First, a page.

God, Genocide and Slavery

I’m not sure what you think I was agreeing to. My point was, regardless of whether you consider the OT to be ‘divinely inspired’, its narrative gives God a fairly influential role, including a speaking part in which he, not infrequently, instigates atrocities.

This is where we would strongly disagree. We would need to pick a verse and discuss it.

I would have thought that the issue was fairly well known (given that there seems to be a body of Apologetics purporting to defend God’s excesses). And it is far beyond a single verse.

But let’s start with Numbers 25 & 31, where God commands genocidal war (“Treat the Midianites as enemies and kill them”), on the thinnest on pretexts (“They treated you as enemies when they deceived you in the Peor incident involving their sister Kozbi, the daughter of a Midianite leader, the woman who was killed when the plague came as a result of that incident”), ending in a massacre of captured women and children (“Now kill all the boys. And kill every woman who has slept with a man”), and sexual slavery (“but save for yourselves every girl who has never slept with a man”).

Let’s also take Exodus 7, and God hardening Pharaoh’s heart, in order to get a few more plagues in.

(These are just two examples among many, The Bible and violence - Wikipedia has numerous more.)

Then let’s take the death penalties for minor offenses in Leviticus, dictated by God to Moses.

We should also consider the Law of Moses in Deuteronomy, which codifies slavery. Not directly dictated by God, but given Moses’ central prophetic role as a ‘law giver’, hardly merely “how people failed”.

A lot has been written about those topics in many Bible commentaries, apologetics books and discourse forums. If you are genuinely seeking to understand some of the answers to those questions I could point you to another discourse forum where topics like those are discussed, or you could PM me for more information.

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Having just had my last post hidden/censored as “off topic”, I won’t be responding further (though I must admit to being confused why a post quoting @T_aquaticus was addressed to me).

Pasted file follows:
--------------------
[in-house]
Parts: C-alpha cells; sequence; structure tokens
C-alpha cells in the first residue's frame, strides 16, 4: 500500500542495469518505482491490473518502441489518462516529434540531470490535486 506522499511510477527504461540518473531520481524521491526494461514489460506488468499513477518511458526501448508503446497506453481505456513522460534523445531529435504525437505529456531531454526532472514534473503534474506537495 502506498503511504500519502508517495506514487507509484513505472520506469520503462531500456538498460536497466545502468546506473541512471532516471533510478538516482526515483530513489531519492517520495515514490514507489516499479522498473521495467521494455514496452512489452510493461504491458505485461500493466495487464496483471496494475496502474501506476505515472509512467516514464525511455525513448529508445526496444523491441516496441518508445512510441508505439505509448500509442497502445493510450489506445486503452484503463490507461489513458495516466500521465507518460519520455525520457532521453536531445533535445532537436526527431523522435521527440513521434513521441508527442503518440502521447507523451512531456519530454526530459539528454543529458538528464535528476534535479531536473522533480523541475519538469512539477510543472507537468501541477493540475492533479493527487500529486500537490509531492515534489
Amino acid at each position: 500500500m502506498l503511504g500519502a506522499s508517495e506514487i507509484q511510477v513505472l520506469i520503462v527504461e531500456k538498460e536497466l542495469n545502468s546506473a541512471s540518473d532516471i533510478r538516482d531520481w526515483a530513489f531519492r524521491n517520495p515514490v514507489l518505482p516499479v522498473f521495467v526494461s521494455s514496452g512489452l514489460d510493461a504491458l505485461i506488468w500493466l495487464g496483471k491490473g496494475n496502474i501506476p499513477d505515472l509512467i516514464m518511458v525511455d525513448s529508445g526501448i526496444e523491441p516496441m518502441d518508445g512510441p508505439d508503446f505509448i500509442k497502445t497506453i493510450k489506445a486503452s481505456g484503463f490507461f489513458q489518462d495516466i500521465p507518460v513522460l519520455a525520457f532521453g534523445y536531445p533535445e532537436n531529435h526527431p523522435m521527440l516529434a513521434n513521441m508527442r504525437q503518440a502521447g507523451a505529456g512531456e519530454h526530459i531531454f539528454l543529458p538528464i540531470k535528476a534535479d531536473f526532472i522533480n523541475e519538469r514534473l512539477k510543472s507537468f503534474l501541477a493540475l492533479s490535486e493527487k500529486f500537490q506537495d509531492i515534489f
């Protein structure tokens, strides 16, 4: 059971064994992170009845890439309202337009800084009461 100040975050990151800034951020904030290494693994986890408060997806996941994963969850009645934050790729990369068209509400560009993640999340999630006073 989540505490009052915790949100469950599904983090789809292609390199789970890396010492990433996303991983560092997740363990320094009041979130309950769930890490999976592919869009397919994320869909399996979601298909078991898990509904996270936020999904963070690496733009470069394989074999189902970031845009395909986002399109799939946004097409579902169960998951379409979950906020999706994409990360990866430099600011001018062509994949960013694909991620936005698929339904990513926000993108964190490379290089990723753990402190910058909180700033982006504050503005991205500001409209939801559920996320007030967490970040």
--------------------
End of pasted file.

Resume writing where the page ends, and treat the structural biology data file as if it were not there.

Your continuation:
May I point out that this entire thread has been off-topic for the last three days. I’m curious as to why I was singled out.

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But some of the Old Testament is God telling people to commit genocide, mass rape, etc, and other parts of it is God setting up rules for slavery, and for killing children who curse their parents.



  1. I wasn’t talking about “believing” anything. I was pointing out that your “how people failed” justification itself fails, when it is God himself commanding the excesses.

  2. If you want this thread to be solely about “discuss[ing] spiritual experiences”, then maybe you shouldn’t have been on here justifying OT excesses.

  3. In any case, most threads on this forum don’t stick rigorously to the declared topic.

  4. The OT has God commanding genocide, God declaring barabaric laws (like my example of the death penalty for cursing your parent). This is not merely the Bible being “the Word of God”, this is God’s own words in the Bible.


Well, we seem to have gained a new thread, and lost most of the context for it.

This all started with a post about polygamy, where @Mark10.45 responded: “Much of scripture is about how people failed, it is not permission to do the same.”

My point in response was that a lot of the behaviour in the OT, which might to a modern audience be considered “bad”, was at the instigation of God himself.

Now I’m sure that, taking a cast iron starting assumption that God is omnibenevolent, and some gymnastics of Theodicy, that a truly determined Christian Apologist can claim that it really was all alright. I’m not really sure however that such justifications are of much interest to anybody who is not already a Christian.

Addendum: It appears at least part (but not all) of the context has now followed us here (if out of order). I am amused however that this is considered sufficiently off-topic as to require a new thread, but the topic of polygamy, which spawned it, was not. :smiley:


Ah, well, make the best of it.

This seems a reasonable spot to park my inquiry of whether the Flood fits the definition of genocide.


I have a busy morning, but I promise to look into it later today.

Indeed, there has been a lot written on the topic. Earlier, we were told that God would never order someone to kill other people. I was only pointing out that this isn’t true.